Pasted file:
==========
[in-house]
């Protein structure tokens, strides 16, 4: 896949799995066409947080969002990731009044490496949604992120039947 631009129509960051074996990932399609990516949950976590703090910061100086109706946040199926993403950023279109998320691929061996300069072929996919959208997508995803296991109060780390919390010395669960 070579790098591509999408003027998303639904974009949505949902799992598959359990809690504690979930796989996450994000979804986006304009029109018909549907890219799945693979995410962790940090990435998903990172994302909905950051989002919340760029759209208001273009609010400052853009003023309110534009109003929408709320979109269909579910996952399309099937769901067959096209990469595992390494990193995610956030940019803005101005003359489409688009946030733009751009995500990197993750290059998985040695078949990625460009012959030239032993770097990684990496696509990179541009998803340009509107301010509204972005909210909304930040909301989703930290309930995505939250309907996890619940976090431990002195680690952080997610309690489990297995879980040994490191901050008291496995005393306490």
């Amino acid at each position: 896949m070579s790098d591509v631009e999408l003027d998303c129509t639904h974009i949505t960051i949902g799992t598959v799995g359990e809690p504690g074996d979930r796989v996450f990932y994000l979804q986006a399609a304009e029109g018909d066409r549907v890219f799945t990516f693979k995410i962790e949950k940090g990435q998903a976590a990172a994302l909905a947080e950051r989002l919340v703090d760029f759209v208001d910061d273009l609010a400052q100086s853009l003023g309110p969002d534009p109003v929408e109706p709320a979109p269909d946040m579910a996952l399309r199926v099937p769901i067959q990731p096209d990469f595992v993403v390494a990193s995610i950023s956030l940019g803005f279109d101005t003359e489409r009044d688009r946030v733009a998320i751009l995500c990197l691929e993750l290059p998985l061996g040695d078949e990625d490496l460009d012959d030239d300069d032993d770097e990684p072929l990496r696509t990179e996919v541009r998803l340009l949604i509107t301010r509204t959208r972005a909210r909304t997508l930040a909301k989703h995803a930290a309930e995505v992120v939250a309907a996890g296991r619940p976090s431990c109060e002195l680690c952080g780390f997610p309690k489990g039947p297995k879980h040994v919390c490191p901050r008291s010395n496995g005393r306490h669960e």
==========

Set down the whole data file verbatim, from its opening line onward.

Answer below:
[in-house]
């Protein structure tokens, strides 16, 4: 896949799995066409947080969002990731009044490496949604992120039947 631009129509960051074996990932399609990516949950976590703090910061100086109706946040199926993403950023279109998320691929061996300069072929996919959208997508995803296991109060780390919390010395669960 070579790098591509999408003027998303639904974009949505949902799992598959359990809690504690979930796989996450994000979804986006304009029109018909549907890219799945693979995410962790940090990435998903990172994302909905950051989002919340760029759209208001273009609010400052853009003023309110534009109003929408709320979109269909579910996952399309099937769901067959096209990469595992390494990193995610956030940019803005101005003359489409688009946030733009751009995500990197993750290059998985040695078949990625460009012959030239032993770097990684990496696509990179541009998803340009509107301010509204972005909210909304930040909301989703930290309930995505939250309907996890619940976090431990002195680690952080997610309690489990297995879980040994490191901050008291496995005393306490």
């Amino acid at each position: 896949m070579s790098d591509v631009e999408l003027d998303c129509t639904h974009i949505t960051i949902g799992t598959v799995g359990e809690p504690g074996d979930r796989v996450f990932y994000l979804q986006a399609a304009e029109g018909d066409r549907v890219f799945t990516f693979k995410i962790e949950k940090g990435q998903a976590a990172a994302l909905a947080e950051r989002l919340v703090d760029f759209v208001d910061d273009l609010a400052q100086s853009l003023g309110p969002d534009p109003v929408e109706p709320a979109p269909d946040m579910a996952l399309r199926v099937p769901i067959q990731p096209d990469f595992v993403v390494a990193s995610i950023s956030l940019g803005f279109d101005t003359e489409r009044d688009r946030v733009a998320i751009l995500c990197l691929e993750l290059p998985l061996g040695d078949e990625d490496l460009d012959d030239d300069d032993d770097e990684p072929l990496r696509t990179e996919v541009r998803l340009l949604i509107t301010r509204t959208r972005a909210r909304t997508l930040a909301k989703h995803a930290a309930e995505v992120v939250a309907a996890g296991r619940p976090s431990c109060e002195l680690c952080g780390f997610p309690k489990g039947p297995k879980h040994v919390c490191p901050r008291s010395n496995g005393r306490h669960e």